Authors Aakash A. Dave and Dr. Laura Cabrera, Assistant Professor in the Center for Ethics, have an article in the December issue of the Journal of Cognitive Enhancement. The article, “Osteopathic Medical Students’ Attitudes Towards Different Modalities of Neuroenhancement: a Pilot Study,” was available online first in January of this year.
Abstract: The advancement of society has coincided with the development and use of technologies intended to improve cognitive function, which are collectively known as neuroenhancers. While several studies have assessed public perception towards the moral acceptability of pharmacological and device-based cognitive enhancers, just a few have compared perceptions across different modalities of cognitive enhancers. In this pilot study, 154 osteopathic medical students were asked to read one of six possible vignettes describing a certain type of improvement—therapy or above the norm—brought about by using one of three modalities—neurodevice, pill, or herbal supplement. Subjects answered questions that were designed to reveal their attitudes towards the given scenario. Our participants suggested that improvement using neurodevices and herbal supplements is more acceptable than when pills are used. We also found that acceptable attitudes towards cognitive enhancement were subserved by reasons such as “positive outcome from use” and “it’s safe” and unacceptable attitudes by reasons such as “safety concerns” and “no need.” Furthermore, a majority of participants would prefer to consult with a physician regarding the use of cognitive enhancers prior to accessing them. These results provide novel insights into pressing neuroethical issues and warrant further studying.
The full text is available online via Springer Link (MSU Library or other institutional access may be required to view this article).
Center Acting Director and Professor Dr. Leonard Fleck spoke earlier this month at a virtual symposium presented by University of Groningen in Groningen, Netherlands.
The event’s theme was “Barriers and future directions of personalized medicine: from the bench to the patients.” Dr. Fleck’s presentation was titled “Precision Medicine/Ethical Ambiguity: Rough Justice, Wicked Problems, fragmented Solidarity.” The symposium was funded by the European Union’s Horizon 2020 research and innovation program. As one of several keynote speakers, Dr. Fleck provided an ethicist perspective. Dr. Fleck has provided a summary of his presentation below.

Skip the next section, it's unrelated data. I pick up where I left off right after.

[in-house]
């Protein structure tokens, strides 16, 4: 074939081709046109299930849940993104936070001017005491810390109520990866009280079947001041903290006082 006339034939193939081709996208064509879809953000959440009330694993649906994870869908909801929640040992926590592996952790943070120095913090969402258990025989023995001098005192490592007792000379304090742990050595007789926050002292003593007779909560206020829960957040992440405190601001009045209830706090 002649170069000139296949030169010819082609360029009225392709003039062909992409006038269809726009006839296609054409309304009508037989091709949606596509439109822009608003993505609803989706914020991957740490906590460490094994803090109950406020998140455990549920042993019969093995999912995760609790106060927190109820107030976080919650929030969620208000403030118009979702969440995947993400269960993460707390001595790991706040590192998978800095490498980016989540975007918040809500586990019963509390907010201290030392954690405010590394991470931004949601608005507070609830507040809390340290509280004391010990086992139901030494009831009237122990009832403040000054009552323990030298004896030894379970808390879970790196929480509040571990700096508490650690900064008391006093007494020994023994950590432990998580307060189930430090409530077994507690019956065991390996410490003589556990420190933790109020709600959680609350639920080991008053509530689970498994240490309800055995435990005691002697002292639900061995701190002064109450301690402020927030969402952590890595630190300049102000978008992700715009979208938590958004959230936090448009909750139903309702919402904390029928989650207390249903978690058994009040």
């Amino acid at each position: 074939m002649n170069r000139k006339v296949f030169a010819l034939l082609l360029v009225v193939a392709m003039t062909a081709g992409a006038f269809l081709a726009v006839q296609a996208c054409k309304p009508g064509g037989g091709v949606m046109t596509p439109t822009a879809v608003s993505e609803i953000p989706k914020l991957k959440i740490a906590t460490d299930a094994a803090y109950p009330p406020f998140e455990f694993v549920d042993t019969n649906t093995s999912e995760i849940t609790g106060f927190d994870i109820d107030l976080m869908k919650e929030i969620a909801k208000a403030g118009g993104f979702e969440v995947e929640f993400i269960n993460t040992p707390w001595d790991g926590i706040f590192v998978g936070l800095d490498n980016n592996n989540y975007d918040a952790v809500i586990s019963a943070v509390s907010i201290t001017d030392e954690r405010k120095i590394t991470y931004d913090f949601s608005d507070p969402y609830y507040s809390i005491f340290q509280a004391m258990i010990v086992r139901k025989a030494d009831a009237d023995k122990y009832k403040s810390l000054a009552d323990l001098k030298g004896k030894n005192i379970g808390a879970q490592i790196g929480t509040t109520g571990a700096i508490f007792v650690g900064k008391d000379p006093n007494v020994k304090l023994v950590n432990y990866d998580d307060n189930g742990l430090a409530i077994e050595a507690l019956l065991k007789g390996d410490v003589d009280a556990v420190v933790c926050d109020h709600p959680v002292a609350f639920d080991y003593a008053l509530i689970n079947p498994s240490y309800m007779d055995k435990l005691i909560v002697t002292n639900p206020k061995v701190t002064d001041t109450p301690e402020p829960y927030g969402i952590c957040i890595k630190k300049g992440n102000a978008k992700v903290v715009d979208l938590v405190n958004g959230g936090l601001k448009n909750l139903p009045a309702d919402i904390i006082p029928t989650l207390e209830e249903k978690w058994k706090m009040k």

Solidarity is a fundamental social value in many European countries, though its precise practical and theoretical meaning is disputed. In a health care context, solidarity means roughly equal access to effective health care for all. However, I argued that precision medicine represents a threat to solidarity. Precision medicine includes ninety targeted cancer therapies (mostly for metastatic cancer). The “targets” of these therapies are certain genetic features of a cancer, mutations responsible for “driving” that cancer’s expansion. These targeted therapies have prices of €100,000 (roughly 117,500 USD) to €150,000 (roughly 176,300 USD) annually or for a course of treatment. Our critical question: Must a commitment to solidarity mean that all these targeted cancer therapies are included in a benefit package guaranteed to all in the European Union, no matter the cost, no matter the degree of effectiveness? Such a commitment would imply that cancer was ethically special, rightfully commandeering unlimited resources. That in itself undermines solidarity. I offered multiple examples of how current and future dissemination of these drugs challenges a commitment to solidarity. An alternative is to fund more cancer prevention efforts. However, that too proves a threat to solidarity. Solidarity is too abstract a notion to address these challenges. We need instead the notion of “just solidarity.” We need to accept that we can only hope to achieve “rough justice” and “supple solidarity.” The precise practical meaning of these notions needs to be worked out through fair and inclusive processes of rational democratic deliberation, which is the real foundation of solidarity.